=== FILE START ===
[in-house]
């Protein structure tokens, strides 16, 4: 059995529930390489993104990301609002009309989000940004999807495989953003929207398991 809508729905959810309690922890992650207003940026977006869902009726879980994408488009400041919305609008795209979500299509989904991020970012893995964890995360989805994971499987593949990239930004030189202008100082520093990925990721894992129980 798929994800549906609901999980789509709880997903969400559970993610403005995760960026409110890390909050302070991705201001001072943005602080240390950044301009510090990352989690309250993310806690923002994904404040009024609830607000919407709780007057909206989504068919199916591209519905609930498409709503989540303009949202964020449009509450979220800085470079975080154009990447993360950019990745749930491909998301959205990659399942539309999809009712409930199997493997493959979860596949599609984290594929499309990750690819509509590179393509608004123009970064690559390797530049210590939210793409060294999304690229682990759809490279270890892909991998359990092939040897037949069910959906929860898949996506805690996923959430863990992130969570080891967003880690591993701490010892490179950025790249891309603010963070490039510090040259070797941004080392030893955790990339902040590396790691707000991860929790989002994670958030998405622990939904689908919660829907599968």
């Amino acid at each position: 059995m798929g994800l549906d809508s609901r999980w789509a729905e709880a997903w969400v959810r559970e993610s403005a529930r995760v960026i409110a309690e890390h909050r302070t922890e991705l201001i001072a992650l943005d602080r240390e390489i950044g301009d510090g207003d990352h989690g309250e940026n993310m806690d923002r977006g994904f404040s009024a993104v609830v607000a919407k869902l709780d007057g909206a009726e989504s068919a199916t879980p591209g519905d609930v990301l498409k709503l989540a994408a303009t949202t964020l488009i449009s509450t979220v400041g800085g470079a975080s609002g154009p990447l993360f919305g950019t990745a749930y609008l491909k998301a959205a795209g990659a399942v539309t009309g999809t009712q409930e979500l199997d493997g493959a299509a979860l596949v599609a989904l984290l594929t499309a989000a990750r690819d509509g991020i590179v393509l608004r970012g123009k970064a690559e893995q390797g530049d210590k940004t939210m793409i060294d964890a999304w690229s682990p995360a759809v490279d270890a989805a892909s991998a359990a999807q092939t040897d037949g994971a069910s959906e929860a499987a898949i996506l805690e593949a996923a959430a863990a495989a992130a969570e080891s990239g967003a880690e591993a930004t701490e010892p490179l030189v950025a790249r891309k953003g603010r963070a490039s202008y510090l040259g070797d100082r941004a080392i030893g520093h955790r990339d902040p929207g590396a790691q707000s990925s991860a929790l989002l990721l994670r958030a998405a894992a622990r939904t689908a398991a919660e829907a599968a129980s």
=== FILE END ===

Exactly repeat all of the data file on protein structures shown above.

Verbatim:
[in-house]
């Protein structure tokens, strides 16, 4: 059995529930390489993104990301609002009309989000940004999807495989953003929207398991 809508729905959810309690922890992650207003940026977006869902009726879980994408488009400041919305609008795209979500299509989904991020970012893995964890995360989805994971499987593949990239930004030189202008100082520093990925990721894992129980 798929994800549906609901999980789509709880997903969400559970993610403005995760960026409110890390909050302070991705201001001072943005602080240390950044301009510090990352989690309250993310806690923002994904404040009024609830607000919407709780007057909206989504068919199916591209519905609930498409709503989540303009949202964020449009509450979220800085470079975080154009990447993360950019990745749930491909998301959205990659399942539309999809009712409930199997493997493959979860596949599609984290594929499309990750690819509509590179393509608004123009970064690559390797530049210590939210793409060294999304690229682990759809490279270890892909991998359990092939040897037949069910959906929860898949996506805690996923959430863990992130969570080891967003880690591993701490010892490179950025790249891309603010963070490039510090040259070797941004080392030893955790990339902040590396790691707000991860929790989002994670958030998405622990939904689908919660829907599968």
């Amino acid at each position: 059995m798929g994800l549906d809508s609901r999980w789509a729905e709880a997903w969400v959810r559970e993610s403005a529930r995760v960026i409110a309690e890390h909050r302070t922890e991705l201001i001072a992650l943005d602080r240390e390489i950044g301009d510090g207003d990352h989690g309250e940026n993310m806690d923002r977006g994904f404040s009024a993104v609830v607000a919407k869902l709780d007057g909206a009726e989504s068919a199916t879980p591209g519905d609930v990301l498409k709503l989540a994408a303009t949202t964020l488009i449009s509450t979220v400041g800085g470079a975080s609002g154009p990447l993360f919305g950019t990745a749930y609008l491909k998301a959205a795209g990659a399942v539309t009309g999809t009712q409930e979500l199997d493997g493959a299509a979860l596949v599609a989904l984290l594929t499309a989000a990750r690819d509509g991020i590179v393509l608004r970012g123009k970064a690559e893995q390797g530049d210590k940004t939210m793409i060294d964890a999304w690229s682990p995360a759809v490279d270890a989805a892909s991998a359990a999807q092939t040897d037949g994971a069910s959906e929860a499987a898949i996506l805690e593949a996923a959430a863990a495989a992130a969570e080891s990239g967003a880690e591993a930004t701490e010892p490179l030189v950025a790249r891309k953003g603010r963070a490039s202008y510090l040259g070797d100082r941004a080392i030893g520093h955790r990339d902040p929207g590396a790691q707000s990925s991860a929790l989002l990721l994670r958030a998405a894992a622990r939904t689908a398991a919660e829907a599968a129980s």